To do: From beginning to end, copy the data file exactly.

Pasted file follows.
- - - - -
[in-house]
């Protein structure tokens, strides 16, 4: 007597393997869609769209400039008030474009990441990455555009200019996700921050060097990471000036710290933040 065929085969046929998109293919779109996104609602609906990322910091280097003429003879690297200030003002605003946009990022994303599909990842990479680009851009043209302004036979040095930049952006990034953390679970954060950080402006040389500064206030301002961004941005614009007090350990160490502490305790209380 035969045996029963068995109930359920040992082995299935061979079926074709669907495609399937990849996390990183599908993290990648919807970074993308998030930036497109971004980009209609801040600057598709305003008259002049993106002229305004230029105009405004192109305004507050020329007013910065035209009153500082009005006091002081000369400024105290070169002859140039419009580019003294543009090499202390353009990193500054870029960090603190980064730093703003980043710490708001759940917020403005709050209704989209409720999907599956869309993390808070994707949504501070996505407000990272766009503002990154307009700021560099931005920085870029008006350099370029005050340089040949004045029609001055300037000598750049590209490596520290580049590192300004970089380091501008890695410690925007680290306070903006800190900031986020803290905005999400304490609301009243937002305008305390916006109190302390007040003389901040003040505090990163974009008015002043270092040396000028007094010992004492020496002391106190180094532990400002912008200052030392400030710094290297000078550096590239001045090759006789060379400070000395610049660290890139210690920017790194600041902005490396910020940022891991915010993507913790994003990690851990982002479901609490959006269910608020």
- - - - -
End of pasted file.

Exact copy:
[in-house]
């Protein structure tokens, strides 16, 4: 007597393997869609769209400039008030474009990441990455555009200019996700921050060097990471000036710290933040 065929085969046929998109293919779109996104609602609906990322910091280097003429003879690297200030003002605003946009990022994303599909990842990479680009851009043209302004036979040095930049952006990034953390679970954060950080402006040389500064206030301002961004941005614009007090350990160490502490305790209380 035969045996029963068995109930359920040992082995299935061979079926074709669907495609399937990849996390990183599908993290990648919807970074993308998030930036497109971004980009209609801040600057598709305003008259002049993106002229305004230029105009405004192109305004507050020329007013910065035209009153500082009005006091002081000369400024105290070169002859140039419009580019003294543009090499202390353009990193500054870029960090603190980064730093703003980043710490708001759940917020403005709050209704989209409720999907599956869309993390808070994707949504501070996505407000990272766009503002990154307009700021560099931005920085870029008006350099370029005050340089040949004045029609001055300037000598750049590209490596520290580049590192300004970089380091501008890695410690925007680290306070903006800190900031986020803290905005999400304490609301009243937002305008305390916006109190302390007040003389901040003040505090990163974009008015002043270092040396000028007094010992004492020496002391106190180094532990400002912008200052030392400030710094290297000078550096590239001045090759006789060379400070000395610049660290890139210690920017790194600041902005490396910020940022891991915010993507913790994003990690851990982002479901609490959006269910608020």